Feb 24, 2020 - 04:48 PM
While there are individual state laws that can come into play, harassment is "unwanted, unwelcomed and uninvited behavior that demeans, threatens or offends the victim and results in a hostile environment for the victim." Examples of harassing behavior can include "epithets, derogatory comments or slurs and lewd propositions, assault, impeding or blocking movement, offensive touching or any physical interference with normal work or movement."
It also includes visual insults, such as derogatory posters or cartoons. Harassment can also take place online, when someone may make threatening statements to the victim or start to spread rumors about the victim via social media. The U.S. Equal Employment Opportunity Commission (EEOC), says that harassment is a form of employment discrimination that violates Title VII of the Civil Rights Act of 1964, the Age Discrimination Act of 1967 and the American with Disabilities Act of 1990. "Petty slights, annoyances and isolated incidents (unless extremely serious) will not rise to the level of illegality," the EEOC says.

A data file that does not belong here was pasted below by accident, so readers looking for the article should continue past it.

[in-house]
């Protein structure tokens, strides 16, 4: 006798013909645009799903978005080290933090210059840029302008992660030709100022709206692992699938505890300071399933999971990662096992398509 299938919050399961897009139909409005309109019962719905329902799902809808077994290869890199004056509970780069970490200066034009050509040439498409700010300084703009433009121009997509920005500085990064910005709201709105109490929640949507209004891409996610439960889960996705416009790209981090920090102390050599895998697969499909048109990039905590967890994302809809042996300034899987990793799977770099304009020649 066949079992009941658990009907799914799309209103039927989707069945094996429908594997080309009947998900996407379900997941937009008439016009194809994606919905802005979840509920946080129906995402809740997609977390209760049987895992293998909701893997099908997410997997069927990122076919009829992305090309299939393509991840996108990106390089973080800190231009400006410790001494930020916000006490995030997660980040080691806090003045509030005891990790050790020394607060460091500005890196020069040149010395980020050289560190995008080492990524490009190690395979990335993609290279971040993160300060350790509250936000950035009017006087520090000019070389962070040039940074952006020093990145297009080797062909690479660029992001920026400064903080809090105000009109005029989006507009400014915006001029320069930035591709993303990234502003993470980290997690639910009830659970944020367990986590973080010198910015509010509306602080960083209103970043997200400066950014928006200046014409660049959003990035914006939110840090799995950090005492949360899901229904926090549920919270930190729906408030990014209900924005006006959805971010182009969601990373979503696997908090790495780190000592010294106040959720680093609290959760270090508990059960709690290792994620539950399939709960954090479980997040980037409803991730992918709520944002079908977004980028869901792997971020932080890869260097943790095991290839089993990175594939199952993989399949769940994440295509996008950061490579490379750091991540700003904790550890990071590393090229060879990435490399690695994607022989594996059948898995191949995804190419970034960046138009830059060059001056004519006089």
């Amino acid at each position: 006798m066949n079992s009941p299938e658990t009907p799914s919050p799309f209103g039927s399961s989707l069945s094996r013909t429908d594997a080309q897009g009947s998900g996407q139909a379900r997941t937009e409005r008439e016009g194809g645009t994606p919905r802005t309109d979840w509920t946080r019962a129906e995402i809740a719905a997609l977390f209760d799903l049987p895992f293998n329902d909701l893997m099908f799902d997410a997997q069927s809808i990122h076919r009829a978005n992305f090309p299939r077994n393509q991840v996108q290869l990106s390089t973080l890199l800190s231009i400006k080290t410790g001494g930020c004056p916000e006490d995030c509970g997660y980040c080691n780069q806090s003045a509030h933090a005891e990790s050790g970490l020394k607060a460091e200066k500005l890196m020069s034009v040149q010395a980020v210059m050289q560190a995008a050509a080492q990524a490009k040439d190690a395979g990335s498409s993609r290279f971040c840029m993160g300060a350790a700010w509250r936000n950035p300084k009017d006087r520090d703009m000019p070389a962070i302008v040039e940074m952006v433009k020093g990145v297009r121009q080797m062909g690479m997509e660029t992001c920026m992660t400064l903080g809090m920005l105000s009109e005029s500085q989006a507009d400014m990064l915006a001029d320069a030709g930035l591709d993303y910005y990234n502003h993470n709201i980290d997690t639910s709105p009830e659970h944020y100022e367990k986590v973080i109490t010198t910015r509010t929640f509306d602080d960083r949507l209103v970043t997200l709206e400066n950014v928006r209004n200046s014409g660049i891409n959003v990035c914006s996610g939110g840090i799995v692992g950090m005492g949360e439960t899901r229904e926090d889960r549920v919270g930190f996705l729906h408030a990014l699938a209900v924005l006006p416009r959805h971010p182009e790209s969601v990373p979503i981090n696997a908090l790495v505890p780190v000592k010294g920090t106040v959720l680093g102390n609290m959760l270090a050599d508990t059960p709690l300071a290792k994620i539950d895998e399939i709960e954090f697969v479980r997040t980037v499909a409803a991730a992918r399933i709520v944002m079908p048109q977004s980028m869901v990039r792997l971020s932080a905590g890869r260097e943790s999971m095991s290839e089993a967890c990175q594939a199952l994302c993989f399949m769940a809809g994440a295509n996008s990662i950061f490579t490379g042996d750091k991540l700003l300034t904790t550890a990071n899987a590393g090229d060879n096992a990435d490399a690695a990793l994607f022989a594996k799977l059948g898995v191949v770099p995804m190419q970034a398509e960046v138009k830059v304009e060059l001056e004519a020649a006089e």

For more information, visit the EEOC Harrassment Resources section.